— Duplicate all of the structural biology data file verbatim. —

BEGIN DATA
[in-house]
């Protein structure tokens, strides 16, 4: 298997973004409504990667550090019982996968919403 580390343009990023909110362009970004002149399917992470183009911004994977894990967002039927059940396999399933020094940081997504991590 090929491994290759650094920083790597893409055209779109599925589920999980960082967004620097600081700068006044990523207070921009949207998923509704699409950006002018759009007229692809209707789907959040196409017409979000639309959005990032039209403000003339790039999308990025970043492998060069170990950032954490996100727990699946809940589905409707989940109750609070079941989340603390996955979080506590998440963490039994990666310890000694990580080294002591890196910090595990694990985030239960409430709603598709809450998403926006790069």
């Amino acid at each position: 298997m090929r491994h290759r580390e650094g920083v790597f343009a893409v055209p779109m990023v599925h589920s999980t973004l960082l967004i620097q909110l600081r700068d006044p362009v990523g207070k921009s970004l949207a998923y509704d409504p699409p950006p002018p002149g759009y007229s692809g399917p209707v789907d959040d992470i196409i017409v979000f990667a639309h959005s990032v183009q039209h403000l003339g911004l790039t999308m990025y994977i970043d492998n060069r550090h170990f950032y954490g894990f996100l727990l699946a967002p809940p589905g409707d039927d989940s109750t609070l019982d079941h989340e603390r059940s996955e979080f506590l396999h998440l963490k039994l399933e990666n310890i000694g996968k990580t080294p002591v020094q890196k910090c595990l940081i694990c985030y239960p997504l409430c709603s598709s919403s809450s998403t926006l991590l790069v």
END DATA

[in-house]
């Protein structure tokens, strides 16, 4: 298997973004409504990667550090019982996968919403 580390343009990023909110362009970004002149399917992470183009911004994977894990967002039927059940396999399933020094940081997504991590 090929491994290759650094920083790597893409055209779109599925589920999980960082967004620097600081700068006044990523207070921009949207998923509704699409950006002018759009007229692809209707789907959040196409017409979000639309959005990032039209403000003339790039999308990025970043492998060069170990950032954490996100727990699946809940589905409707989940109750609070079941989340603390996955979080506590998440963490039994990666310890000694990580080294002591890196910090595990694990985030239960409430709603598709809450998403926006790069």
């Amino acid at each position: 298997m090929r491994h290759r580390e650094g920083v790597f343009a893409v055209p779109m990023v599925h589920s999980t973004l960082l967004i620097q909110l600081r700068d006044p362009v990523g207070k921009s970004l949207a998923y509704d409504p699409p950006p002018p002149g759009y007229s692809g399917p209707v789907d959040d992470i196409i017409v979000f990667a639309h959005s990032v183009q039209h403000l003339g911004l790039t999308m990025y994977i970043d492998n060069r550090h170990f950032y954490g894990f996100l727990l699946a967002p809940p589905g409707d039927d989940s109750t609070l019982d079941h989340e603390r059940s996955e979080f506590l396999h998440l963490k039994l399933e990666n310890i000694g996968k990580t080294p002591v020094q890196k910090c595990l940081i694990c985030y239960p997504l409430c709603s598709s919403s809450s998403t926006l991590l790069v």